Part III examines how the United States governed its newfound overseas colonial empire. It also explores the expansion of U.S. imperial power in the early twentieth century through military interventions and the creation of U.S. protectorates. There are two lessons aligned with Part III: 1) The Insular Cases: Deciding the Constitutional Status of the Colonies, and 2) Historical Memory at San Juan Hill in Santiago de Cuba.
American Progress: Analyzing a Portrayal of Manifest Destiny
In this lesson, students examine John Gast’s 1872 painting American Progress, analyze its symbolic imagery, and contrast its portrayal of “manifest destiny” with what they have learned about the actual historical process of U.S. settler colonial expansion.
Native Hawaiian Resistance to Annexation
Students analyze different types of primary sources to deepen their understanding of Native Hawaiians’ resistance to U.S. annexation. Students also consider the value of using multiple perspectives to analyze historical events.
U.S. Soldiers’ Experiences in the Philippine-American War
Students examine excerpts from U.S. soldiers’ letters and diaries and assess the range of opinions and experiences of white and Black U.S. troops fighting in the Philippine-American War.
Cartoon Analysis: Race and Empire in U.S. Political Cartoons
Students analyze the techniques political cartoonists use to express opinions. Students then evaluate a cartoonist’s racist depiction of U.S. imperialism at the turn of the twentieth century and reflect on the personal and social difficulties of confronting racist primary sources in the present.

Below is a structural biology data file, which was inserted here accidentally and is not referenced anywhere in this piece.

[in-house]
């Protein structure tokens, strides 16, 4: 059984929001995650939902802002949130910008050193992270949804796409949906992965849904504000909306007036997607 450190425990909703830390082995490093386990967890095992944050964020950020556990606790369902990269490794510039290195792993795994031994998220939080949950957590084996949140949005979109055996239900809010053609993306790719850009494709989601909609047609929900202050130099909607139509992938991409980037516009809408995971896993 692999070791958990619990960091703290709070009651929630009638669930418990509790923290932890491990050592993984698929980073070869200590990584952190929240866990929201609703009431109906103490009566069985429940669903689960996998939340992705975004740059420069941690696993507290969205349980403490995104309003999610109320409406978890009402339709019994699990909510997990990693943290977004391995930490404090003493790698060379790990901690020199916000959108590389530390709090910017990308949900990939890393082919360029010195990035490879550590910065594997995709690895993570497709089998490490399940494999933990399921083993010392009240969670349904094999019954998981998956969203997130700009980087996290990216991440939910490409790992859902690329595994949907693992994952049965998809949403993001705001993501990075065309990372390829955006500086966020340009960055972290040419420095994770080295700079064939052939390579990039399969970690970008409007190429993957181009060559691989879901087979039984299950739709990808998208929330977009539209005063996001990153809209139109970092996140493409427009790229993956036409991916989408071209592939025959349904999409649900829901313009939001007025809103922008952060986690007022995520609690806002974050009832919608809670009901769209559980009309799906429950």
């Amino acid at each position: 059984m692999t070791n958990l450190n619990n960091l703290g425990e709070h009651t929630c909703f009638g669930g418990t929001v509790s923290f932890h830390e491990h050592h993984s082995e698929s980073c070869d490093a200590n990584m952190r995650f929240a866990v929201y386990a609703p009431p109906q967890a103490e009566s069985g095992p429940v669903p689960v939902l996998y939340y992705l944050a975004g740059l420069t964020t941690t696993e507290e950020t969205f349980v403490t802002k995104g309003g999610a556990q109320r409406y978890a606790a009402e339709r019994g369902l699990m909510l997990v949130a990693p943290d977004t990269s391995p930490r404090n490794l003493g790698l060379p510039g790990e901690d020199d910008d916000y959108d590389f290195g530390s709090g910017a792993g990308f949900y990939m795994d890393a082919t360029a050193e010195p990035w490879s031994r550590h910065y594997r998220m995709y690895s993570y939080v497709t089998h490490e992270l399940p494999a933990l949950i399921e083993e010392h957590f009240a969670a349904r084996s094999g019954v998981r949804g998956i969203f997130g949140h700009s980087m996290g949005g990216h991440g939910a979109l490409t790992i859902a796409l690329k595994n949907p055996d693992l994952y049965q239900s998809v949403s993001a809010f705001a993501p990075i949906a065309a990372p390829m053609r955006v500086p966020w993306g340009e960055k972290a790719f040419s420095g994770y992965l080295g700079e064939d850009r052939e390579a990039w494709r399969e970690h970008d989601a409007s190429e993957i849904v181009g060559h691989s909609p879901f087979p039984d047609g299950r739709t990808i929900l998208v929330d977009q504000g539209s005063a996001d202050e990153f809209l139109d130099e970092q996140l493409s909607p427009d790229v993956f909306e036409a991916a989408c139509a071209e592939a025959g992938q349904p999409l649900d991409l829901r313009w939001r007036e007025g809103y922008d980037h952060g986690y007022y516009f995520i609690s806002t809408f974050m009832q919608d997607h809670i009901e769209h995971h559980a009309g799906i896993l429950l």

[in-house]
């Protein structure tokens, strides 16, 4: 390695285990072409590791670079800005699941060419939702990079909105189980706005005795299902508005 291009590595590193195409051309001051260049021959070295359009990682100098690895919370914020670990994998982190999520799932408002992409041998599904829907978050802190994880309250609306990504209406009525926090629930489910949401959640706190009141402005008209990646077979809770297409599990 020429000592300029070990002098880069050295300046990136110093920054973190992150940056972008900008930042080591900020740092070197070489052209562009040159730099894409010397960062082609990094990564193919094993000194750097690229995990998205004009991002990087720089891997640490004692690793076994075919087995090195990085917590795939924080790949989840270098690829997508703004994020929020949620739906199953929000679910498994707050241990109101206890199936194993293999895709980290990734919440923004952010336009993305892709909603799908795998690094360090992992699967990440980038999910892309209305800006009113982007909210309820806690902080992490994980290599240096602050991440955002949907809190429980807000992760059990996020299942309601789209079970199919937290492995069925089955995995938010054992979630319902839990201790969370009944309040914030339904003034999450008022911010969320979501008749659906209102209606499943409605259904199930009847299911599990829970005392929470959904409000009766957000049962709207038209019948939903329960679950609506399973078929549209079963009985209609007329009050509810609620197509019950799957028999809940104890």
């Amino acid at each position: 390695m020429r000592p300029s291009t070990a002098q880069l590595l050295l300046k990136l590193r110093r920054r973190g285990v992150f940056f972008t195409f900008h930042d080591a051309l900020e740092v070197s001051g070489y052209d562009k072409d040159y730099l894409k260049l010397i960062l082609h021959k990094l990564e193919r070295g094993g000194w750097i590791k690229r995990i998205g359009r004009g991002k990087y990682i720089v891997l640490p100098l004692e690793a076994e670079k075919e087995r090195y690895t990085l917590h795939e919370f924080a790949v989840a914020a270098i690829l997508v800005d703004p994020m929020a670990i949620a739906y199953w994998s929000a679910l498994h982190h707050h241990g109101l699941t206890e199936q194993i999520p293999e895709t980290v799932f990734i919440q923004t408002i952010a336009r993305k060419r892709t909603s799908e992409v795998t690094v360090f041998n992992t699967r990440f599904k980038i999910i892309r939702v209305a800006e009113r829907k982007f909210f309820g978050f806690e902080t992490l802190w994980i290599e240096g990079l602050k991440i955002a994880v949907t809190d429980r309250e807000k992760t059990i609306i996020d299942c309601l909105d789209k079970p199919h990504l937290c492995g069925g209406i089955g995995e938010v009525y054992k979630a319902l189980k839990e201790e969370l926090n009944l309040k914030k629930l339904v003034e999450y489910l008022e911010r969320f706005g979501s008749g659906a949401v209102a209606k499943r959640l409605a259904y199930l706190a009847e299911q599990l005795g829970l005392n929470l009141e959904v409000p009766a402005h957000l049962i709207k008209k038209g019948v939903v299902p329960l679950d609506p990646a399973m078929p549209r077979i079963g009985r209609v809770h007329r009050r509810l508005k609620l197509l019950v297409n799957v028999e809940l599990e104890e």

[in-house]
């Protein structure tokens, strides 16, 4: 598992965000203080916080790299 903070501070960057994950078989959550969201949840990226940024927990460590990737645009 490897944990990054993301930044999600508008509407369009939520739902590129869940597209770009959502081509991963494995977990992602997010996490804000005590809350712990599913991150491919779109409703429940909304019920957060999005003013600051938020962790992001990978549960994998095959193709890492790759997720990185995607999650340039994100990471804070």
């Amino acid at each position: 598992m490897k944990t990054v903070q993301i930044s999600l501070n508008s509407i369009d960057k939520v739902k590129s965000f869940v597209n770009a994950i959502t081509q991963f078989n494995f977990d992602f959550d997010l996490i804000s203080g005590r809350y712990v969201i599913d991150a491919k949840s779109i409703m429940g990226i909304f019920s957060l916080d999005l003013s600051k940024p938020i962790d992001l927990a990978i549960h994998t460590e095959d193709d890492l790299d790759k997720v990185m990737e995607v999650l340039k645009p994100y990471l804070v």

The Insular Cases: Deciding the Constitutional Status of the Colonies
Students compare, contrast, and analyze Supreme Court majority and dissenting opinions in Downes v. Bidwell, one of the 1901 Insular Cases that decided the constitutional status of U.S. colonies. Students also assess the role racism played in an influential Supreme Court ruling still in effect today.
Historical Memory at San Juan Hill in Santiago de Cuba
Students examine a slideshow of photographs of historical memorials built between 1898 and 1998 at the San Juan Hill memorial park in Santiago de Cuba and explore the ways in which public commemoration of historical events is politicized and changes over time.
Getting to Know an Influential Anti-Imperialist
Synthesis Lesson: Students gain insight into the lives, ideas, and aspirations of a wide range of anti-imperialists from various countries and historical eras who have resisted U.S. imperialism in numerous different ways.
Puerto Rico’s Political Status and the Legacies of Colonialism
Synthesis Lesson: Students explore the more than 120-year-long colonial relationship between the United States and Puerto Rico and examine historical and contemporary Puerto Rican calls for change to their colonial status.
For use with the lesson “Cartoon Analysis: Race and Empire in U.S. Political Cartoons”
For use with the lesson “Historical Memory at San Juan Hill in Santiago de Cuba”
For use with the lesson “‘American Progress’: Analyzing a Portrayal of Manifest Destiny”
For use with the lesson “Native Hawaiian Resistance to Annexation”
For use with the lesson “The Insular Cases: Deciding the Constitutional Status of the Colonies”
Maps from the Student Text